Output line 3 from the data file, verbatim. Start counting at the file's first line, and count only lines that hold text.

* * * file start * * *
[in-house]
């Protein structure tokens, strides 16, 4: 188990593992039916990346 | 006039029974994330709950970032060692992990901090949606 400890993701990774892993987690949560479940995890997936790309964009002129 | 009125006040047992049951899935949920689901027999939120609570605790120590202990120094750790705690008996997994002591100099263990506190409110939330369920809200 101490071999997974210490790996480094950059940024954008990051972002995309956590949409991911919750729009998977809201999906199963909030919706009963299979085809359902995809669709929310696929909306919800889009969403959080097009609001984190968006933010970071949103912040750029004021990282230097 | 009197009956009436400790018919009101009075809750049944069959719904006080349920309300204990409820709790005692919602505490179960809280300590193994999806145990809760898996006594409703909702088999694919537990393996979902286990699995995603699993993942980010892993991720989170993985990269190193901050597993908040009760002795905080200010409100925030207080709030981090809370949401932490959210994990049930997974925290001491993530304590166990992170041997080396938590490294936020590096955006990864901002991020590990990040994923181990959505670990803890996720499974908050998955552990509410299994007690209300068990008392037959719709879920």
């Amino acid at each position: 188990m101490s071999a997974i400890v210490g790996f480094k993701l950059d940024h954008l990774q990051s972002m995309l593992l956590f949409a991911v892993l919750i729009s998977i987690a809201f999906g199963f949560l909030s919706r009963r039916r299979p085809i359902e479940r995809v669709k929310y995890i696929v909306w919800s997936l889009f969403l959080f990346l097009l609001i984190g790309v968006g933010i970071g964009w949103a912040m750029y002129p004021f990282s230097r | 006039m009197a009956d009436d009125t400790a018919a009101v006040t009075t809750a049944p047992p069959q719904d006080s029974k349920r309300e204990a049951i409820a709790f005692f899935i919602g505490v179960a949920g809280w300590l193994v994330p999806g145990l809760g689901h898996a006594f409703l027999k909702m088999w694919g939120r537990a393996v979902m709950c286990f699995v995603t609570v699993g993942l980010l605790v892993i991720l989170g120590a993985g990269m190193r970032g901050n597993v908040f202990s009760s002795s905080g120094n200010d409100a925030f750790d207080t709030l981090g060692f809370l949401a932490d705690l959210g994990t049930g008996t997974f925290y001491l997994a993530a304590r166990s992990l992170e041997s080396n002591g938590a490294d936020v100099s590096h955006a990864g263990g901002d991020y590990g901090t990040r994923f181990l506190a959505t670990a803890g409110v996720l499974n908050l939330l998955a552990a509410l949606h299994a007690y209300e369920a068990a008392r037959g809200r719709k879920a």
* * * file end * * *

């Amino acid at each position: 188990m101490s071999a997974i400890v210490g790996f480094k993701l950059d940024h954008l990774q990051s972002m995309l593992l956590f949409a991911v892993l919750i729009s998977i987690a809201f999906g199963f949560l909030s919706r009963r039916r299979p085809i359902e479940r995809v669709k929310y995890i696929v909306w919800s997936l889009f969403l959080f990346l097009l609001i984190g790309v968006g933010i970071g964009w949103a912040m750029y002129p004021f990282s230097r | 006039m009197a009956d009436d009125t400790a018919a009101v006040t009075t809750a049944p047992p069959q719904d006080s029974k349920r309300e204990a049951i409820a709790f005692f899935i919602g505490v179960a949920g809280w300590l193994v994330p999806g145990l809760g689901h898996a006594f409703l027999k909702m088999w694919g939120r537990a393996v979902m709950c286990f699995v995603t609570v699993g993942l980010l605790v892993i991720l989170g120590a993985g990269m190193r970032g901050n597993v908040f202990s009760s002795s905080g120094n200010d409100a925030f750790d207080t709030l981090g060692f809370l949401a932490d705690l959210g994990t049930g008996t997974f925290y001491l997994a993530a304590r166990s992990l992170e041997s080396n002591g938590a490294d936020v100099s590096h955006a990864g263990g901002d991020y590990g901090t990040r994923f181990l506190a959505t670990a803890g409110v996720l499974n908050l939330l998955a552990a509410l949606h299994a007690y209300e369920a068990a008392r037959g809200r719709k879920a």